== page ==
The case is now headed to a trial set for November 6. In connection with the trial, Insight filed a pretrial motion to bar MDI from introducing evidence or argument about the negotiations that led up to the failed asset purchase.

The Key to Admissibility? The Plaintiff’s 75-1.1 Theory

When it asked Judge Bledsoe to bar evidence of the failed negotiations, Insight relied on Rules 401 and 402 of the Rules of Evidence. Those rules require evidence to be relevant in order to be admissible.

The motion put the ball in MDI’s court. Because the Court had dismissed MDI’s counterclaims and affirmative defenses based on the failed negotiations, what relevance might evidence of the negotiations have on Insight’s claims?

MDI told Judge Bledsoe that evidence of the failed negotiations will give the jury context about MDI’s breach of the MRI agreement.  More specifically, MDI seeks to convince the jury that MDI did not refuse to pay Insight in bad faith, but legitimately thought that it had a legal right not to do so.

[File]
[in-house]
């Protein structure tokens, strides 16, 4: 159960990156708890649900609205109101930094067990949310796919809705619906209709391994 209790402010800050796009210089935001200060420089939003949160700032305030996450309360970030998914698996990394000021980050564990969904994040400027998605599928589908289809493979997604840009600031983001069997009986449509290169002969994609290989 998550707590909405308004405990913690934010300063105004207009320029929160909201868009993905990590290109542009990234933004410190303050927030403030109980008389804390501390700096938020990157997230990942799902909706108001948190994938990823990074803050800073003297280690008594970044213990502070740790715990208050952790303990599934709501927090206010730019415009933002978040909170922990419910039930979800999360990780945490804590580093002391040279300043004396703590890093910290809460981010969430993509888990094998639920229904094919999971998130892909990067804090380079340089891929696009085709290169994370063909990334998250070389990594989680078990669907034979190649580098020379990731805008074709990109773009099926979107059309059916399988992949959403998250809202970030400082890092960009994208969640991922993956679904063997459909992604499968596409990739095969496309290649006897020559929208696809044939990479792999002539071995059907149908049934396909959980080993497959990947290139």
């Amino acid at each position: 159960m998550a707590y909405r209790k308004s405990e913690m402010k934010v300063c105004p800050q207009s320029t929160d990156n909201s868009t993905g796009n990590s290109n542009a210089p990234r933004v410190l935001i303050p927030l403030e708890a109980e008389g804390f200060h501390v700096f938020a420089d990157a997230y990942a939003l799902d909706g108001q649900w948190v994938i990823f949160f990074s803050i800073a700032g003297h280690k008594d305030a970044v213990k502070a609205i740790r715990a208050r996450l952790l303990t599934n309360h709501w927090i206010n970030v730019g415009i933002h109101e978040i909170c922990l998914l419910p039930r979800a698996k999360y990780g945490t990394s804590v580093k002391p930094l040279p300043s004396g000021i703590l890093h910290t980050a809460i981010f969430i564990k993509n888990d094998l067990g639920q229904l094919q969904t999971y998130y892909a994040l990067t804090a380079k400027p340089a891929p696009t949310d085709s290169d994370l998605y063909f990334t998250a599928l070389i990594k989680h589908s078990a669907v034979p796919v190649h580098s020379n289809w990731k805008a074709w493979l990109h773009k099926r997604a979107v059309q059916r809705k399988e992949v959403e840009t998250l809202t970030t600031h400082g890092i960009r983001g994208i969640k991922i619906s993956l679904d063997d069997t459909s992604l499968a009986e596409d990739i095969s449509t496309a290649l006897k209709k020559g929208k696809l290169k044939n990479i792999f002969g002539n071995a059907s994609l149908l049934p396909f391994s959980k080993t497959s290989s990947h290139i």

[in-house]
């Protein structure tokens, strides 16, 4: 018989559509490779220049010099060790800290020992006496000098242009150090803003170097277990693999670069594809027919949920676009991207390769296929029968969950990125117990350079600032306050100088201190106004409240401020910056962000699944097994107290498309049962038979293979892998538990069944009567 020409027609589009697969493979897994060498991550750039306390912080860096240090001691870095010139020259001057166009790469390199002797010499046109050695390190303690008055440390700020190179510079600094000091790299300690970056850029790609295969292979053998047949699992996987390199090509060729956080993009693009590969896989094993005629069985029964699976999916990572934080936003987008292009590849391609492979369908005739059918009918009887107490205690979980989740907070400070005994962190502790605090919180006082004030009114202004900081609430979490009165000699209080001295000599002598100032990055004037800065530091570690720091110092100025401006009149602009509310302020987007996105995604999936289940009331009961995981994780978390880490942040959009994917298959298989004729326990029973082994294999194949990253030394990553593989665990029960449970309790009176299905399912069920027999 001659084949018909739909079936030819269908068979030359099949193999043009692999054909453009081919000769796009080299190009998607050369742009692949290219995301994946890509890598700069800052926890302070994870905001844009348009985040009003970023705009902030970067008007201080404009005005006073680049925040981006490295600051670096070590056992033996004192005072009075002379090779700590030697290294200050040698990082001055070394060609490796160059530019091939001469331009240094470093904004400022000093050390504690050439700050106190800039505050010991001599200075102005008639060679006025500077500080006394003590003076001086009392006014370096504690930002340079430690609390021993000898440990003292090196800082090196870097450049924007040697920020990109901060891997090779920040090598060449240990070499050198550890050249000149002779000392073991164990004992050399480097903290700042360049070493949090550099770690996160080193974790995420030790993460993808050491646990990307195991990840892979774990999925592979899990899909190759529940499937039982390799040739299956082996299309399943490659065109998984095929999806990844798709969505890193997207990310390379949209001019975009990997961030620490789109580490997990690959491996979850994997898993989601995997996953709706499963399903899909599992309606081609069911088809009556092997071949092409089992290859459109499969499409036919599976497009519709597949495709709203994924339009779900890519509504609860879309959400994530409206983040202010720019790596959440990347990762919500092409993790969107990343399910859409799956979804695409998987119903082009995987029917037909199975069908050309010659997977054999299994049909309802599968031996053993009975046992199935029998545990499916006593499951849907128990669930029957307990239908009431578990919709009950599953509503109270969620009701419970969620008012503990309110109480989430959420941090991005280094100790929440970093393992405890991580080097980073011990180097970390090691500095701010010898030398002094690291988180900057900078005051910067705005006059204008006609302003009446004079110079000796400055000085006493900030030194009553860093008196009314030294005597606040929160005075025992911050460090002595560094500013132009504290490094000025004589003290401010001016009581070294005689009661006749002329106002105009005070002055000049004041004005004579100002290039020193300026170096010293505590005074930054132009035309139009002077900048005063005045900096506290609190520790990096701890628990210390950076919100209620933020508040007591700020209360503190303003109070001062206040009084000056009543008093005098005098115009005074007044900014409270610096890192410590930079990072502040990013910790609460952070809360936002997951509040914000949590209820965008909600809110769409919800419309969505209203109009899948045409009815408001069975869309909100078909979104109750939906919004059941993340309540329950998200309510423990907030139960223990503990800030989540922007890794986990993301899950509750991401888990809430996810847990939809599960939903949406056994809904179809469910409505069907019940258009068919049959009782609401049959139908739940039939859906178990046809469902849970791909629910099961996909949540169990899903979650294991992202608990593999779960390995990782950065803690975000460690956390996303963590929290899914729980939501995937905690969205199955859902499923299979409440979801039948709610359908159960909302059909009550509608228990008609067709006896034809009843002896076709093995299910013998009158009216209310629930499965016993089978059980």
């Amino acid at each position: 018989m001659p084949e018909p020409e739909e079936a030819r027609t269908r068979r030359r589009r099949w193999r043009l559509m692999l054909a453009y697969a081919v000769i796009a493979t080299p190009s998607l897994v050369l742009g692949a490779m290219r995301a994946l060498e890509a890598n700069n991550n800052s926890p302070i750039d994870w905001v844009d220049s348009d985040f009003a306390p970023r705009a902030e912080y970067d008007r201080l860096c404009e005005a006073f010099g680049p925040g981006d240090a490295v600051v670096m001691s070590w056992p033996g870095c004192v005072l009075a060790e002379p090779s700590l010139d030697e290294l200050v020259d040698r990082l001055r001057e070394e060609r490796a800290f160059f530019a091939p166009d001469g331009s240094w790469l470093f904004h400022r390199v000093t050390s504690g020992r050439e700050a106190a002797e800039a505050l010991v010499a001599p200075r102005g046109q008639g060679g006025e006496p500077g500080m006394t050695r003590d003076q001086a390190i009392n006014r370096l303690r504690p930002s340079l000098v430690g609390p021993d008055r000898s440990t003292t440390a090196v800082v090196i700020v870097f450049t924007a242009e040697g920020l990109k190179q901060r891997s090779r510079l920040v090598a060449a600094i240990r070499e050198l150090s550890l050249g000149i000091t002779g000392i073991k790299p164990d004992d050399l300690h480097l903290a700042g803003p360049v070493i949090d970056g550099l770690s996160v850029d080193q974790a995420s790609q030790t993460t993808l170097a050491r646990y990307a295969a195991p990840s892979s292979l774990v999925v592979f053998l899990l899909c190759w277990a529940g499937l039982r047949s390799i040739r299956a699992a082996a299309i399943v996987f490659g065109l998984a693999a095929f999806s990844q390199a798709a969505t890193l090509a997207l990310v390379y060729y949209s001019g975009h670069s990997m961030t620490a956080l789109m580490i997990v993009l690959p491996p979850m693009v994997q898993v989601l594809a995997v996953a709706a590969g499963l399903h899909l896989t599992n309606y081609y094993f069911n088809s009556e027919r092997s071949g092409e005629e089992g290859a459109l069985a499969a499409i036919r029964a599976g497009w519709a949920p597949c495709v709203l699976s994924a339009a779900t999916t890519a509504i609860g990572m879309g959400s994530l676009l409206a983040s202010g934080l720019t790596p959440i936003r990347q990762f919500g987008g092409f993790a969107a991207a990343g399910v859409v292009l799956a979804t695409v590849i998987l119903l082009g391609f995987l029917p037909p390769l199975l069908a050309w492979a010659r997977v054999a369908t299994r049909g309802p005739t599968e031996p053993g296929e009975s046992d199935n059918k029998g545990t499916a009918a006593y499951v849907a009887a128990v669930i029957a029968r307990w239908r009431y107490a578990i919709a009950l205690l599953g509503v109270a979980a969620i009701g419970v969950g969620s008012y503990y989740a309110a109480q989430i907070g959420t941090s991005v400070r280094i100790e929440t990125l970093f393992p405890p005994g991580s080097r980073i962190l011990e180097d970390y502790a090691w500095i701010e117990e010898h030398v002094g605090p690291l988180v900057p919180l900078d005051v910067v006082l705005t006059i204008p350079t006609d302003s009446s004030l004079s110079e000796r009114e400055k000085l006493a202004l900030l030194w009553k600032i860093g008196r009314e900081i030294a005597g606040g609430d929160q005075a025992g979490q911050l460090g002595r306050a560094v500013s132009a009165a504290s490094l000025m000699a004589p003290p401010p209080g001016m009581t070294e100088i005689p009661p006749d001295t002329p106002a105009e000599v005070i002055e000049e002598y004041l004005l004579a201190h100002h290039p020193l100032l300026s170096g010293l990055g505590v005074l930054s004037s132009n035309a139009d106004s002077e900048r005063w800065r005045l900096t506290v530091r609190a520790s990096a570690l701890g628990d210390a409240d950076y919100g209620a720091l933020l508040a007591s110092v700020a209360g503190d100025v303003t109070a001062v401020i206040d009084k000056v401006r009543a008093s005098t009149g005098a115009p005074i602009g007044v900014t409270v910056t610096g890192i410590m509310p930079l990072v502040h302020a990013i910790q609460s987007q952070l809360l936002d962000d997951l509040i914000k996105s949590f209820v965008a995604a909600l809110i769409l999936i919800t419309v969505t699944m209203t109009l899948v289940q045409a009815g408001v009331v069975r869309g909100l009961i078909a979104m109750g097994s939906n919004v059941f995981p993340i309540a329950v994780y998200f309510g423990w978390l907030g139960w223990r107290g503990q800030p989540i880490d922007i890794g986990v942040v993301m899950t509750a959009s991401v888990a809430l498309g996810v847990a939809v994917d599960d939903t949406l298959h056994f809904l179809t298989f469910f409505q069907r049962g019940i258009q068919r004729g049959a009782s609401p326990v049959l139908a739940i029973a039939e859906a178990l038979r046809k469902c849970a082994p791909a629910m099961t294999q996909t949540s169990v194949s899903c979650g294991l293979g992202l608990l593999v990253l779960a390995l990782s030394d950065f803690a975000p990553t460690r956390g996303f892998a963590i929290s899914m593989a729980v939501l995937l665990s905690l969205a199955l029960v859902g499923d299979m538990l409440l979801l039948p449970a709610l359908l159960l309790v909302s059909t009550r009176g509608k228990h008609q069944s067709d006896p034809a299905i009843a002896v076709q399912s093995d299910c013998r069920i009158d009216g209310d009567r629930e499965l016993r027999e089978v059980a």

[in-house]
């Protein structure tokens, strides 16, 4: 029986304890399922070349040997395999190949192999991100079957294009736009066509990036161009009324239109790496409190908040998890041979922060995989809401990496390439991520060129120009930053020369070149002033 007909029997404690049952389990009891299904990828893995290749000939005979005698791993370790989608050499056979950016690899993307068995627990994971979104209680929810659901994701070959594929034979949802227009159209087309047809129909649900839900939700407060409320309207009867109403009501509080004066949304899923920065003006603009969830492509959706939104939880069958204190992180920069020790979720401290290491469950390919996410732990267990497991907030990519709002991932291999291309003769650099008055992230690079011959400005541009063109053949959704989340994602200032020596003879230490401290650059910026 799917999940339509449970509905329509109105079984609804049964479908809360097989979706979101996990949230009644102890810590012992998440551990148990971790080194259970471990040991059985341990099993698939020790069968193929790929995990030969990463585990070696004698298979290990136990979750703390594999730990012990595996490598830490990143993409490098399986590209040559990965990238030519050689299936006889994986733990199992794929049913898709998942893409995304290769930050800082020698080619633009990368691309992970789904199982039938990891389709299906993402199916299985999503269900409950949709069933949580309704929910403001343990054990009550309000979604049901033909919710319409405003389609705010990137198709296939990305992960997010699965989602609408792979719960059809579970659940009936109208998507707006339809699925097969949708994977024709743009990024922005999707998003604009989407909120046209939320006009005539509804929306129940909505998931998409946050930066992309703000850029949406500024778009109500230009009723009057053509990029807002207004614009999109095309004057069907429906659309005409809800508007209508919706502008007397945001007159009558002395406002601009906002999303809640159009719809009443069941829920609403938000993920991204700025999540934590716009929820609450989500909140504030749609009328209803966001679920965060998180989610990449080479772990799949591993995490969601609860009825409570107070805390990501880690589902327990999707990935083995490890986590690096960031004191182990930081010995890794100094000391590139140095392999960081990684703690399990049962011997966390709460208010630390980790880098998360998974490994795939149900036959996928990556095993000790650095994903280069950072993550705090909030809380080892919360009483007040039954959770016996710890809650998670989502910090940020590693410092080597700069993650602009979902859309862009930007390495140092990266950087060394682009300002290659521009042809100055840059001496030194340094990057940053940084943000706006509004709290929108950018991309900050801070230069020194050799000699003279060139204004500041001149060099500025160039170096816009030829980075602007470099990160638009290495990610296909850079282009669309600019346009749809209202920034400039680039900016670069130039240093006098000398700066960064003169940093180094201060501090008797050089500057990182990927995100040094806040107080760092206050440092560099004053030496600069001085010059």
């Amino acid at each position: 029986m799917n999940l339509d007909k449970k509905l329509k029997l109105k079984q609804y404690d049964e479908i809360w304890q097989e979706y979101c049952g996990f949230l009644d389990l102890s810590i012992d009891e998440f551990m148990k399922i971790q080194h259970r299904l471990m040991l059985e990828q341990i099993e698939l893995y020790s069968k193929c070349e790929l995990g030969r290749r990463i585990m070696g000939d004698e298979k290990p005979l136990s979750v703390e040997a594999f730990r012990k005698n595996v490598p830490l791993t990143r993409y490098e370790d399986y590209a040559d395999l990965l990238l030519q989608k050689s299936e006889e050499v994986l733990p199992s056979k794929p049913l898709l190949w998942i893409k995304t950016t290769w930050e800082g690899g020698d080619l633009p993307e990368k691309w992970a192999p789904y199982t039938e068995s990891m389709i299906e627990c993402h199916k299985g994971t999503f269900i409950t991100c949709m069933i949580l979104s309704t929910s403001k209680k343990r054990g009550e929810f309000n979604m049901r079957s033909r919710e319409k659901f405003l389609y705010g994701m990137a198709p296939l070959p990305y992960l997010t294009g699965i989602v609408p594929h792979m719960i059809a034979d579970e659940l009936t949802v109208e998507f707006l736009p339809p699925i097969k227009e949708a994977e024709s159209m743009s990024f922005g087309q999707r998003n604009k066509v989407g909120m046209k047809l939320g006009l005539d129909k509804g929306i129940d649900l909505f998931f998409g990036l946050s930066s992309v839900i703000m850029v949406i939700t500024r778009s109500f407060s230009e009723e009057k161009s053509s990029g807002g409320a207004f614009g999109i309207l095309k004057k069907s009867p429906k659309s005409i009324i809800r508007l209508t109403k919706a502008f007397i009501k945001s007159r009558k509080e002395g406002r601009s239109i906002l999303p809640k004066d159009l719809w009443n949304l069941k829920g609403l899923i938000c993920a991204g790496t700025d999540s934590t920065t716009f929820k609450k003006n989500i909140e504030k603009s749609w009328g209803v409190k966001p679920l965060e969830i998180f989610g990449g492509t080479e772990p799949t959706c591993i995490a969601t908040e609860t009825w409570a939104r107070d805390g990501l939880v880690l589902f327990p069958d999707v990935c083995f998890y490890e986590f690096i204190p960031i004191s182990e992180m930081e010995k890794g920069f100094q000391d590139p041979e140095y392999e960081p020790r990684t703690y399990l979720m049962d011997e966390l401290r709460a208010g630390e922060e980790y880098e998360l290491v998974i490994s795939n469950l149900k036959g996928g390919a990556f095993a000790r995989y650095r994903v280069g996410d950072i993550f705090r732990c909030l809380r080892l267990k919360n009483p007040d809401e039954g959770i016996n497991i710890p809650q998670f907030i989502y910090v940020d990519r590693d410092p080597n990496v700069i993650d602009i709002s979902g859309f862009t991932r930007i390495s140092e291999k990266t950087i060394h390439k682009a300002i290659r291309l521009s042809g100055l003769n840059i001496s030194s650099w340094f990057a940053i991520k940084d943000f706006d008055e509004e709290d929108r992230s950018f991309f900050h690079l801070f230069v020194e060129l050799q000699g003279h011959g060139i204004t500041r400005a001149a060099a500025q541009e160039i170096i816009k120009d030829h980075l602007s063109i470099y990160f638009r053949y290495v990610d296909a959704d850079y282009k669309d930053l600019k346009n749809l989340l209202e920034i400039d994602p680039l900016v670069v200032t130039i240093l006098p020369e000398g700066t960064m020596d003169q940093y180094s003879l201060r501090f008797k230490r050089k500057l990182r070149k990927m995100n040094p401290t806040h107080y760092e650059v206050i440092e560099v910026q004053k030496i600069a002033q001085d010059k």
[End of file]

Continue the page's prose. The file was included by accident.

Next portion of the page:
MDI offered a second reason, as well: evidence of the negotiations will demonstrate to the jury MDI’s financial condition leading up to MDI’s breach of the MRI agreement.

To assess the admissibility of this evidence, Judge Bledsoe examined each of Insight’s claims—including, and especially, Insight’s claim for violation of section 75-1.1.

In particular, Judge Bledsoe tried to pinpoint the theory behind the 75-1.1 claim.

Judge Bledsoe first referred to the general rule that a defendant’s good faith is not a defense to an alleged violation of section 75-1.1.